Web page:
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8 Comments Received

Lewis Green
December 2nd, 2008 @12:54 pm  


I occasionally get SPAM comments attempting to drive readers to a blog or a web site in order to sell them something. As soon as I am aware of them via TypePad, which is set up to forward all comments to me (not for moderating but to respond to), I go to my comments page, mark them as SPAM, and delete them. To me, SPAM doesn’t represent any marketing strategy or tactic I would either recommend nor do I believe many marketers use SPAM.

You indicate the internship was at an advertising agency. I argue such as agency knows little to nothing about marketing, and I would have outed them.

Jen Harris
December 2nd, 2008 @1:18 pm  

Phew! Glad this article was about Astroturfing and not bashing on peeps like me! :)
I am officially the TSheets “Head of Social Media Sales & Marketing” and I LOVE my job.
I blog, comment, Twitter, assist in appropriate communities, Ask & Answer questions on LinkedIn, participate in Facebook etc, etc. etc. I am very open and honest with people and let them know who I am, who I work for & that I am there to shake their hand, engage (even about non-work related things!) and make sure they know that I am here to help.
It is too bad that traditional marketing companies think they have to astroturf and continue the “lies” that they tell us, the consumers. I honestly believe that this next generation is going to come in & kick the doors down of those that don’t get it, embrace it, take it on or believe in it…more power to them! And we all know what “it” is.
If you are communicating with your customers in any other voice than your own – shame on you…and, just a side note: you will be found out. No hiding anymore friends! :)

Todd Van Hoosear
December 2nd, 2008 @1:27 pm  

Oh believe me Lewis, I’m not trying to protect the company—merely the person who was employed by them, who certainly saw the light… Though if she sees this and wants to enlighten us, she’s welcome to… :-)

I’m also certainly not indicting most marketers, nor their practices. I agree that this kind of tactic is practiced only by a very small minority of marketers.

But I also fear from my own personal experience that there is still a large majority of marketers who do not grok social media sufficiently to perhaps understand the full ramifications of such a practice, should it be recommended (or even used without the client’s permission in order to show traffic growth in hopes that the client is clueless enough not to actually look at the web logs).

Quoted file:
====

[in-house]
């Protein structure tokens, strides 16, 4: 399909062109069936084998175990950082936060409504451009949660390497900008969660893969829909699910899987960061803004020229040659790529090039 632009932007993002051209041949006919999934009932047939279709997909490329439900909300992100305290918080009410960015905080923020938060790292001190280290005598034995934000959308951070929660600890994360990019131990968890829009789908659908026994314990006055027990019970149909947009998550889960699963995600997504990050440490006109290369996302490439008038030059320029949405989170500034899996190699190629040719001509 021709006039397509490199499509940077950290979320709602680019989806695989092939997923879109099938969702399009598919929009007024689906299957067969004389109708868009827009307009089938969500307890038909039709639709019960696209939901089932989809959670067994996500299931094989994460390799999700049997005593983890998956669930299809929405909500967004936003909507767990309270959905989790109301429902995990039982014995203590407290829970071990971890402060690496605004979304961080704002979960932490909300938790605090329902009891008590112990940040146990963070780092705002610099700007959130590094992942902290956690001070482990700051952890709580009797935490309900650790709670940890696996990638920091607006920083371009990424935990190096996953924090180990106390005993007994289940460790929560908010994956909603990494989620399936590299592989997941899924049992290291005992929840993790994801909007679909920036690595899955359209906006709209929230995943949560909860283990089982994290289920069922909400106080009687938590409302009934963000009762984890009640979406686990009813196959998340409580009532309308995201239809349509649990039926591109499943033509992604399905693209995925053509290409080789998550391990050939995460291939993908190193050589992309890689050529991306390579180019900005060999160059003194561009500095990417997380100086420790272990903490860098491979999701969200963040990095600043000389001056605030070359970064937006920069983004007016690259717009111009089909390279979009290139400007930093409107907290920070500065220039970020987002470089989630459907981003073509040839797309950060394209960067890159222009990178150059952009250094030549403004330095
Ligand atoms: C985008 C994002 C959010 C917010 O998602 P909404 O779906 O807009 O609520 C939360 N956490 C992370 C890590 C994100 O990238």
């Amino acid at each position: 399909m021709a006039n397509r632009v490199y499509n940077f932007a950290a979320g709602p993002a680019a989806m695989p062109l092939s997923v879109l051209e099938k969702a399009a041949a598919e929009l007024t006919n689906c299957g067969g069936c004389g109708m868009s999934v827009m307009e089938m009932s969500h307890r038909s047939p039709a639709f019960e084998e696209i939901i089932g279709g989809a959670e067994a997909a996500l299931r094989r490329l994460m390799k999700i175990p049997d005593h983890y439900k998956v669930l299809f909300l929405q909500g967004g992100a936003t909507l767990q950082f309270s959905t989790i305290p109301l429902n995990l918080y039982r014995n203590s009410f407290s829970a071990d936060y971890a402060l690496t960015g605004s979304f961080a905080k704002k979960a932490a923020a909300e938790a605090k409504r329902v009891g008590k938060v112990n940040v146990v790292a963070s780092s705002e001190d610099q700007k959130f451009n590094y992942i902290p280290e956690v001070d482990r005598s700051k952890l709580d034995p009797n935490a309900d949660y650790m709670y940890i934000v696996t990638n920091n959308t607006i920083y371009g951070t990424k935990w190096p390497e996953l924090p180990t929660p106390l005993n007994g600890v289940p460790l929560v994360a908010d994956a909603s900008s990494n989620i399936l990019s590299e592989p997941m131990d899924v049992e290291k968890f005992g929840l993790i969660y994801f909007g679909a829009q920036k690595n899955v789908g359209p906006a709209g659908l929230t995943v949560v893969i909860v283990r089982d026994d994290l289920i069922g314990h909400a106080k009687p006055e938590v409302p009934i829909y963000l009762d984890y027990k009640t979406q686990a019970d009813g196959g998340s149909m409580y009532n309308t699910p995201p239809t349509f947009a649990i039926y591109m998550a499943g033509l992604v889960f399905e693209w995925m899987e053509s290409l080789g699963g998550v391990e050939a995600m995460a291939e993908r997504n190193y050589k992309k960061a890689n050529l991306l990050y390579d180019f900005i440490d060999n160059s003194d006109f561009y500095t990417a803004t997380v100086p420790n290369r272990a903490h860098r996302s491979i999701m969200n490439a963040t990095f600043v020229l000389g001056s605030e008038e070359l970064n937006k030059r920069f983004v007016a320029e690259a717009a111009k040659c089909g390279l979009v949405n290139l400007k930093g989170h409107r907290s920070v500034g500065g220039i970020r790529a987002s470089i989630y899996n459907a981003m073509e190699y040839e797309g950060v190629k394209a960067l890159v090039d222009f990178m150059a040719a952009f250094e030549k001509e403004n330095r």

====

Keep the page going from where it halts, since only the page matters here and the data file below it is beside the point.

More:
Susan K
December 2nd, 2008 @3:40 pm  

Astroturfing is bad on so many levels. 1. You always get caught and 2. You always get stuck with a PR nightmare.

What’s a better method is if you are going to moderate a discussion identify yourself and say what you are trying to do – open and honestly. IMO, that always works better for everyone.

John Cass
December 2nd, 2008 @8:38 pm  

I recall I went to an interview a few years ago in New Hampshire with a company, and was told that their agency was engaged in astroturfing practices, that was unfortunate because the client was being advised by a professional agency.

Have you also seen the New PR Wiki’s campaign against Astroturfing, there are a lot of great case studies on the wiki. Paull Young helped spearhead the campaign.

Todd Van Hoosear
December 3rd, 2008 @10:50 am  
Arthur Germain (@ahg3)
December 4th, 2008 @10:39 am  


Great points. My twitter post seems to be a day or so late on the same topic. I agree with Jen (above) that you’ve got to be completely transparent and upfront if you’re responding. I actually recommend agencies monitor and highlight relevant blogs and posts to clients who can then engage directly. But the stories I’ve heard were similar to yours, maybe less pathetic.


Todd Van Hoosear
December 4th, 2008 @12:39 pm  

A fellow Boston-based social media practitioner private-messaged me (so I’ll not share his name) a note reminding me that “astroturfing is how most things go popular on Digg…”

No wonder I really don’t use Digg that much to find my news (but feel free to click the “Digg this” button below… :-) )

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